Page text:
Location: Hydraulic Engineering ResearchTitle: A mechanistic detachment rate model to predict soil erodibility due to fluvial and seepage forces Author
Submitted to: American Society of Civil Engineers Water Resources Conference Proceedings
Publication Type: Proceedings
Publication Acceptance Date: 5/19/2013
Publication Date: 5/19/2013
Citation: Al-Madhhachi, A.T., Fox, G.A., Hanson, G.J. 2013. A mechanistic detachment rate model to predict soil erodibility due to fluvial and seepage forces. In: Proceedings of the ASCE EWRI 2013 World Environmental and Water Resources Congress, May 19-23, 2013, Cincinnati, OH. p. 1608-1618. CDROM. Interpretive Summary:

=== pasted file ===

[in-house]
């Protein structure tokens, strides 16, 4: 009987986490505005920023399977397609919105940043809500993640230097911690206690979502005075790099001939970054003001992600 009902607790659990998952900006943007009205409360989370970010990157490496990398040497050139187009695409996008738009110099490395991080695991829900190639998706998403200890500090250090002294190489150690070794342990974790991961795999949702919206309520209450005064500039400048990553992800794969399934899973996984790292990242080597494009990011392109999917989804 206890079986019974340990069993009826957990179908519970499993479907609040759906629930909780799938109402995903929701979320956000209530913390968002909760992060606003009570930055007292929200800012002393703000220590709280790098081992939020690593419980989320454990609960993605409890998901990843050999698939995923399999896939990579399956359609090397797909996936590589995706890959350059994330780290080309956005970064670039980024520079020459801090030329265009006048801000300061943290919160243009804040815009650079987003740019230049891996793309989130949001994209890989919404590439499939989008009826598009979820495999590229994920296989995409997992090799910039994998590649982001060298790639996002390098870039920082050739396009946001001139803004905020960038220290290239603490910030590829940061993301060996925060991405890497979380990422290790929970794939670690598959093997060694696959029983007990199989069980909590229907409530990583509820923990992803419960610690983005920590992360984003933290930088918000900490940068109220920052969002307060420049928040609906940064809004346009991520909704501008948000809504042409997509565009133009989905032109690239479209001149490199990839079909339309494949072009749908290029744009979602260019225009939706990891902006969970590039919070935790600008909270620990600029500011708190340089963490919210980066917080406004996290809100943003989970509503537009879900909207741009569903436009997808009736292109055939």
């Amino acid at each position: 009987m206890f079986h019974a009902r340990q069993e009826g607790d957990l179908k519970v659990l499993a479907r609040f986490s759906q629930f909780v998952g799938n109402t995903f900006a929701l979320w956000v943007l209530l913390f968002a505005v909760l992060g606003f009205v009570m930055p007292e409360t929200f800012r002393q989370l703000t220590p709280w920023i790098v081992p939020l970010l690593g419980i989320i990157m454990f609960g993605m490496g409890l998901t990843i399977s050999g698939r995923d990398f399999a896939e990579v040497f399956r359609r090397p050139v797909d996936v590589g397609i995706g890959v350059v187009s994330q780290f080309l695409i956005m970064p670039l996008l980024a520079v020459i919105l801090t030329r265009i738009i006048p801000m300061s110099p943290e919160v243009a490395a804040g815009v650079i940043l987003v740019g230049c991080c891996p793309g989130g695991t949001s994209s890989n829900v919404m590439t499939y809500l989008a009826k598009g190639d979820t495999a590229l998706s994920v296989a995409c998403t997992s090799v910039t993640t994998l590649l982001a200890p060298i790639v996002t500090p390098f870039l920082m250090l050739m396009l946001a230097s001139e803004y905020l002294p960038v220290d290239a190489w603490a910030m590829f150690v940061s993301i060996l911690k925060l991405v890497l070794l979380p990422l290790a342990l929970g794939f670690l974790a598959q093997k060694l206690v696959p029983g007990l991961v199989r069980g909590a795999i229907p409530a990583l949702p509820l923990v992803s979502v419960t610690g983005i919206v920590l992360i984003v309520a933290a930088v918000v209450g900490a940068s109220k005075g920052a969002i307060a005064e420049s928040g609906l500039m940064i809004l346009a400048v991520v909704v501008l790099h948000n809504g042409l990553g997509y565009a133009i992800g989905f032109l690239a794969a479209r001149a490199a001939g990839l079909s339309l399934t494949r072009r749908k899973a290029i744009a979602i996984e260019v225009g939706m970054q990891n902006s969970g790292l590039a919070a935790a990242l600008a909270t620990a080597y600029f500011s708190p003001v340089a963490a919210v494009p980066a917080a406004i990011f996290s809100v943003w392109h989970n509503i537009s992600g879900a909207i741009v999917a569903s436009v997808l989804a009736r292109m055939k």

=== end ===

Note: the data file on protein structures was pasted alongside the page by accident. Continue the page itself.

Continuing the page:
Technical Abstract: The erosion rate of cohesive soils is typically computed using an excess shear stress model based on the applied fluvial shear stress. However, no mechanistic approaches are available for incorporating additional forces such as localized groundwater seepage forces into the excess shear stress model parameters. Seepage forces are known to be significant contributors to streambank erosion and failure. The objective of this research was to incorporate seepage forces into a mechanistic fundamental detachment rate model to improve predictions of the erosion rate of cohesive soils. The new detachment model, which is referred to as the "Modified Wilson Model", was based on two modified dimensional soil parameters (b0 and b1) that included seepage forces due to localized groundwater flow gradients. The proposed model provided a general framework for studying the impact of soil properties, fluid characteristics, and seepage forces on cohesive soil erodibility. The proposed model will be described and methods of analysis will be presented for deriving the material parameters from flume tests and Jet Erosion Tests (JETs). In order to investigate the influence of seepage on erodibility, innovative submerged JETs and larger-scale flume experiments were conducted including cases with and without seepage. Seepage forces influenced the erodibility parameters (b0 and b1) and the corresponding predicted erosion rates. As expected, increased seepage gradients or forces decreased b1 and increased b0 for both flume tests and JETs. The influence of seepage on erosion can be predicted using the "Modified Wilson Model" parameters with a priori flume or/and JET experiments without seepage. Erodibility parameters with or without seepage from flume experiments were statistically equivalent to those derived using JETs. The "Modified Wilson Model" is advantageous in being a more mechanistic, fundamentally-based erosion equation that can replace the more commonly used empirical detachment models such as the excess shear stress model.